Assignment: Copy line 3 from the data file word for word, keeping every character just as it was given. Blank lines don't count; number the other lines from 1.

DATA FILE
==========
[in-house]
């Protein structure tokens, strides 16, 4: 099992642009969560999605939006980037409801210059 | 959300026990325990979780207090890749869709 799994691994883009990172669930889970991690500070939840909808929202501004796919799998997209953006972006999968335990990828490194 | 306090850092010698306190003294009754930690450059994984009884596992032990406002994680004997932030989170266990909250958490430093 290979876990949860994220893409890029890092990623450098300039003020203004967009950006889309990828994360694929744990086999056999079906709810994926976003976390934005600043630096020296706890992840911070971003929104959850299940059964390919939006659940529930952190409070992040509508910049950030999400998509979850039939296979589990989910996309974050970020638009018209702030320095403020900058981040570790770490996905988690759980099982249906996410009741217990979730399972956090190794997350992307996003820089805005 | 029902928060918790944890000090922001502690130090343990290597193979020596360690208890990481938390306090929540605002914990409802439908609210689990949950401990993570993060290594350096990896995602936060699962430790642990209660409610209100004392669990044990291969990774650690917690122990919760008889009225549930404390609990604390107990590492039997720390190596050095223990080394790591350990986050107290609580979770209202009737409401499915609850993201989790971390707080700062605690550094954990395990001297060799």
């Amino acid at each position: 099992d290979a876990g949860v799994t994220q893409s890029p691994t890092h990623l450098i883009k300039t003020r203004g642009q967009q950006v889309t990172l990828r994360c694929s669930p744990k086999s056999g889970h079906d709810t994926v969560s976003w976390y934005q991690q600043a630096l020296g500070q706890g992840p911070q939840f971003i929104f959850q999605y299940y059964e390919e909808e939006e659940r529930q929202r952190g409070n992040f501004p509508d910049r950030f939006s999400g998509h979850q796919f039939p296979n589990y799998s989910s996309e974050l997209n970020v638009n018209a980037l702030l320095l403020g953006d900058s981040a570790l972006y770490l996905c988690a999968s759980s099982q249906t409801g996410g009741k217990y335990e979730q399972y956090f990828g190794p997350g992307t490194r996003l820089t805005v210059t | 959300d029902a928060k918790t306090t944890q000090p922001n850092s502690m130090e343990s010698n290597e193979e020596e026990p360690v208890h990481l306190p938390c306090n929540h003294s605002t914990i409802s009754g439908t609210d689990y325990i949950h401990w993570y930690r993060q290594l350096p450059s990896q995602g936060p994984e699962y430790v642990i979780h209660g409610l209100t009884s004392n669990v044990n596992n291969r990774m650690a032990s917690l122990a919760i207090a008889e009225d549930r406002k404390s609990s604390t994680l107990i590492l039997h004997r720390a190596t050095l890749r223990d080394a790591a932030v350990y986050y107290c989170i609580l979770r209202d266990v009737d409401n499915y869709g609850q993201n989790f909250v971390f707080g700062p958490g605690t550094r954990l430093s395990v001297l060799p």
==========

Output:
């Amino acid at each position: 099992d290979a876990g949860v799994t994220q893409s890029p691994t890092h990623l450098i883009k300039t003020r203004g642009q967009q950006v889309t990172l990828r994360c694929s669930p744990k086999s056999g889970h079906d709810t994926v969560s976003w976390y934005q991690q600043a630096l020296g500070q706890g992840p911070q939840f971003i929104f959850q999605y299940y059964e390919e909808e939006e659940r529930q929202r952190g409070n992040f501004p509508d910049r950030f939006s999400g998509h979850q796919f039939p296979n589990y799998s989910s996309e974050l997209n970020v638009n018209a980037l702030l320095l403020g953006d900058s981040a570790l972006y770490l996905c988690a999968s759980s099982q249906t409801g996410g009741k217990y335990e979730q399972y956090f990828g190794p997350g992307t490194r996003l820089t805005v210059t | 959300d029902a928060k918790t306090t944890q000090p922001n850092s502690m130090e343990s010698n290597e193979e020596e026990p360690v208890h990481l306190p938390c306090n929540h003294s605002t914990i409802s009754g439908t609210d689990y325990i949950h401990w993570y930690r993060q290594l350096p450059s990896q995602g936060p994984e699962y430790v642990i979780h209660g409610l209100t009884s004392n669990v044990n596992n291969r990774m650690a032990s917690l122990a919760i207090a008889e009225d549930r406002k404390s609990s604390t994680l107990i590492l039997h004997r720390a190596t050095l890749r223990d080394a790591a932030v350990y986050y107290c989170i609580l979770r209202d266990v009737d409401n499915y869709g609850q993201n989790f909250v971390f707080g700062p958490g605690t550094r954990l430093s395990v001297l060799p």